The Omega Railmaster hasn't had much of an outing for a while. I realised last year that I tended to wear my bracelet watches more during the Summer months while my watches on straps got more of a showing throughout the cooler months of the year.
Last week, though, I just had a hankering to wear the Railmaster. I still think this watch is a better design than the current model that was unveiled last year.

Rounding out last week's wristwatches was the Oris Diver Sixty-Five with the blue/black dial.

And that was last week. It's now almost 8:30pm Thursday night on March 29th. This has been a very busy week at work as the BaselWorld releases landed at the office and I spent a couple of days away from repairs as I packed watches to send to various retail partners. I think some of these new pieces will do very well indeed.

Throughout this week, I stuck to one watch,  swapping from the Diver Sixty-Five to the Movember Edition, which I still had on the steel bracelet. 
I started this post last Sunday night and worked on it a little each night. It's now late Thursday night, a couple of minutes to 11:00pm and I think I'll hit the sack.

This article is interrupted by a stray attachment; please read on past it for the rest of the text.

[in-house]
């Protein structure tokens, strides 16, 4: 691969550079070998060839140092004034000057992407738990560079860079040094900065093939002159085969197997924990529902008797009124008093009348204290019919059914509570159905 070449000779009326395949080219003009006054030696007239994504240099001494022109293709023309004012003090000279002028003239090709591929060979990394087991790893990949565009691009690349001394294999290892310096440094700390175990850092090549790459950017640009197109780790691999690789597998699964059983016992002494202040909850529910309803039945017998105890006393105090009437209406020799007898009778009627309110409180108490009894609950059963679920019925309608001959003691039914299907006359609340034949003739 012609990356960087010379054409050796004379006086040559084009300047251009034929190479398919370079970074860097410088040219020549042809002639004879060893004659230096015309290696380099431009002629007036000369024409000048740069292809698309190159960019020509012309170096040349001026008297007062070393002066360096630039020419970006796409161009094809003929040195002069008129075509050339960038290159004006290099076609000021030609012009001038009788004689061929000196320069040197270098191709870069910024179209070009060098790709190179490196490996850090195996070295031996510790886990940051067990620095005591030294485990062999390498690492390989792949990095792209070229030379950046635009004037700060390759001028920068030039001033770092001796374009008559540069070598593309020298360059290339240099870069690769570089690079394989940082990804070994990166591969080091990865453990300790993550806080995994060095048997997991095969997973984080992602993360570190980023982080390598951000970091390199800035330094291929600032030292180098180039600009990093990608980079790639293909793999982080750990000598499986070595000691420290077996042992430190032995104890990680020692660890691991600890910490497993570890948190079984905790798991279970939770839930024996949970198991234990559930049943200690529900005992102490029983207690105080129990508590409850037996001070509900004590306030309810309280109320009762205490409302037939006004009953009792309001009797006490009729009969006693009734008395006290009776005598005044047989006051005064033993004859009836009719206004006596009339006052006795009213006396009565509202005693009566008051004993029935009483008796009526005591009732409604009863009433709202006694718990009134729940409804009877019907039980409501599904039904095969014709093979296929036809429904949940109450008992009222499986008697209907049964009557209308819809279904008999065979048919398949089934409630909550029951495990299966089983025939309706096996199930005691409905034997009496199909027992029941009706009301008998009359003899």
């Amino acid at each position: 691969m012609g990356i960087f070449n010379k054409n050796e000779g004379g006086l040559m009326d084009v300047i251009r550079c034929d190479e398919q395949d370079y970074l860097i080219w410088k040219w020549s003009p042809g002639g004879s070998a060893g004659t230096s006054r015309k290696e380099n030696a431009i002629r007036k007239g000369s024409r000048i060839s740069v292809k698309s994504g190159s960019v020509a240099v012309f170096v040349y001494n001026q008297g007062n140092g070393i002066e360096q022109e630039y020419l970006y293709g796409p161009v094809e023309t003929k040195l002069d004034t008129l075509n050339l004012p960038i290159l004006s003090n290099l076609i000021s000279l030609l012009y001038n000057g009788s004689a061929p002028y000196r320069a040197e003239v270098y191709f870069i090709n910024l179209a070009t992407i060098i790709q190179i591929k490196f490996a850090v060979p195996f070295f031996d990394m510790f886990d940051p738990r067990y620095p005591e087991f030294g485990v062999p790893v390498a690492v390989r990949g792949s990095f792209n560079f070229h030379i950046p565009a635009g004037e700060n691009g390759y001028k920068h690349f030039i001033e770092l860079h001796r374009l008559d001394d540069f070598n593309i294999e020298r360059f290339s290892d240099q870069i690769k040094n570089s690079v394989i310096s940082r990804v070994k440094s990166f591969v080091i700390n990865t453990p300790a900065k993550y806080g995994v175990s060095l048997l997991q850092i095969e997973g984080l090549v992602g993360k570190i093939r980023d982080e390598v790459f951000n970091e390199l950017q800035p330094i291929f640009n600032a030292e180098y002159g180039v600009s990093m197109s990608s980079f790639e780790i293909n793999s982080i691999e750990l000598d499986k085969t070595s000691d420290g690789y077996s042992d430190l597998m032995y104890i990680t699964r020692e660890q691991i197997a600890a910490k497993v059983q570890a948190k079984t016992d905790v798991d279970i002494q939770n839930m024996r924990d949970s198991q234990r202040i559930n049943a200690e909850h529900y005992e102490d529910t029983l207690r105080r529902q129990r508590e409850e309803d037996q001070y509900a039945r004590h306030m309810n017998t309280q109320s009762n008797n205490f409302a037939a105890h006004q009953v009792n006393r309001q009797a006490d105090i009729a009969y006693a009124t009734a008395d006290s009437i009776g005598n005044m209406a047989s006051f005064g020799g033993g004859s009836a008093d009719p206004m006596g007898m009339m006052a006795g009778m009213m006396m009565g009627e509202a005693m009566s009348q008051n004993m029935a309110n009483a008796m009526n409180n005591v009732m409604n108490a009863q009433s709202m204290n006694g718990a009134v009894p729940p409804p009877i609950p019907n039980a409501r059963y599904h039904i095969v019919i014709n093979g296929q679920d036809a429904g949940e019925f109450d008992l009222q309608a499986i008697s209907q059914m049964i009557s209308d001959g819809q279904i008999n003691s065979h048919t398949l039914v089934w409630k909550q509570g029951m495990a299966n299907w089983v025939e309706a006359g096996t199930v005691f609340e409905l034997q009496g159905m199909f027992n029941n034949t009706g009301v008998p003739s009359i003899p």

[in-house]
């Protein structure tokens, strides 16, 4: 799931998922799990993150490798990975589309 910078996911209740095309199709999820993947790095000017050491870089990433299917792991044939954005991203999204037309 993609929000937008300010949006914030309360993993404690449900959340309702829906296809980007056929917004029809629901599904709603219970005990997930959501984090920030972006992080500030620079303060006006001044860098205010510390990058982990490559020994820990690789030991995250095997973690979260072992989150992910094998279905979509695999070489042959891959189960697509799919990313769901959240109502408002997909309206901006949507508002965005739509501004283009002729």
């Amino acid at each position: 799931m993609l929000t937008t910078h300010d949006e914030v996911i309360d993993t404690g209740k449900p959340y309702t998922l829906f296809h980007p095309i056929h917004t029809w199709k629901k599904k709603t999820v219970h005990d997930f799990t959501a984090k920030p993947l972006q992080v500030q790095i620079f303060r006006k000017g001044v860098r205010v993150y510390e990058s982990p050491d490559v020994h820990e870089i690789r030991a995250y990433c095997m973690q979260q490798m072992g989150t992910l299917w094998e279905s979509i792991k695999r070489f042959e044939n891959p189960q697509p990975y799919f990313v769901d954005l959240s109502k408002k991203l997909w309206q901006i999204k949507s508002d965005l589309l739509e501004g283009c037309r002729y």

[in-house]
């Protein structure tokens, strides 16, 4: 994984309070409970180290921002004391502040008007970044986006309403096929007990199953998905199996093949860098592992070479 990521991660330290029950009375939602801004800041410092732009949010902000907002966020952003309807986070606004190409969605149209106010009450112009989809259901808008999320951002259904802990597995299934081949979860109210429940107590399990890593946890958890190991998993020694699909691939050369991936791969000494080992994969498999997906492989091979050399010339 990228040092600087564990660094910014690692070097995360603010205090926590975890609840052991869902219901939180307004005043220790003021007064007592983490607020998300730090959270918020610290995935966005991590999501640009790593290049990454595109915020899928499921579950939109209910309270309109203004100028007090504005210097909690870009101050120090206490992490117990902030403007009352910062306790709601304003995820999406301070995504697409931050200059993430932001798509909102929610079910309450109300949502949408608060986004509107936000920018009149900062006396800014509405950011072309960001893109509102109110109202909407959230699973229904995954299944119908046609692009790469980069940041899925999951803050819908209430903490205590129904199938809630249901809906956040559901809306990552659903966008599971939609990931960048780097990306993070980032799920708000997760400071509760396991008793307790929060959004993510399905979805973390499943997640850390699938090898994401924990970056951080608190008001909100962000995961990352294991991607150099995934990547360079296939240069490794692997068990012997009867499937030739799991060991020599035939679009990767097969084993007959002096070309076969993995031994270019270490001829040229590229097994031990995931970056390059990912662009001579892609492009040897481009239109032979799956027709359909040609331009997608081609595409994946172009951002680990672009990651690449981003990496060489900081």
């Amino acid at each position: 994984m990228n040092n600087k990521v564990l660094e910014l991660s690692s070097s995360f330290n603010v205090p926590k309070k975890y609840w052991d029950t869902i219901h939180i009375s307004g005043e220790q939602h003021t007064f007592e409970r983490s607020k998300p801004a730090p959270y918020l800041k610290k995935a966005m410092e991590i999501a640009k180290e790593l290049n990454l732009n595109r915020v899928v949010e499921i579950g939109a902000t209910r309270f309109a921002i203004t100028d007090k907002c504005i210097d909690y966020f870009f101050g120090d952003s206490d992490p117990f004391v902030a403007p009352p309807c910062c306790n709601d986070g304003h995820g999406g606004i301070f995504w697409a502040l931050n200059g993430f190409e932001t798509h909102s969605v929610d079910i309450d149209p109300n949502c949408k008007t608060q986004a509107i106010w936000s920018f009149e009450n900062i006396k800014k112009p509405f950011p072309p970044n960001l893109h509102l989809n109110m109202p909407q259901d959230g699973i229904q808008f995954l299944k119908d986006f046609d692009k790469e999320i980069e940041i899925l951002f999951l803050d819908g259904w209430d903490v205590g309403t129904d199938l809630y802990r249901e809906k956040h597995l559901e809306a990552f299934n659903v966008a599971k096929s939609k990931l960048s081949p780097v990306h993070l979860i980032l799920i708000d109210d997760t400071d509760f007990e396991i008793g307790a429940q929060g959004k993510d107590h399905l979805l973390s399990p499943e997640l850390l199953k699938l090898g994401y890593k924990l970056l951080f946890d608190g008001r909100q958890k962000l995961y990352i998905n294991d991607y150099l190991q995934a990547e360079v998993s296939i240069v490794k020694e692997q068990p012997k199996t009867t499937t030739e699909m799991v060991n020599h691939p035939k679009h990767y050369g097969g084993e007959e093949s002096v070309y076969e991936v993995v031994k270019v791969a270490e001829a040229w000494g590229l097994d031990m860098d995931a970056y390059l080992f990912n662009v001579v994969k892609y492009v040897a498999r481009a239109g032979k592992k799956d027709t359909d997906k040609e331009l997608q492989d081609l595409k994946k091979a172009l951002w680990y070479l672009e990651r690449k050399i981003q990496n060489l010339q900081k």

We're going to catch a session of Ready Player One tomorrow. I haven't read the book, but my wife has. 
Should be interesting to see Spielberg's take on it. 
Anyway, I hope you all have a nice break over this Easter weekend. If you don't celebrate Easter, then enjoy the time off. 
Thanks for reading, all!

Sunday, 11 March 2018

Sunday March 11th, 2018 - Diners, Artwork Flashbacks, Speakeasies (or not) & This Week's Wristwatches

Saturday, March 10th, 1:35pm
I'm sitting in a groovy little cafe called Dak Daks. Car memorabilia adorns the place, while some '50s rockabilly tune plays in the background. 
I'm feeling a little queasy, so I forego the bargirl's suggestion of a bite to eat. 
Looking through the glass door of the drinks fridge, all the usual suspects are lined up in rows of coloured aluminium and glass. Nothing leaps out at me. Don't feel like Coke or Sprite, and a beer is definitely out of the question, with the way my gut's feeling. Not sure what may have caused this upset. Can't recall eating anything out of the ordinary. 
In the end, I order an iced coffee. Probably not the wisest move, but anyway.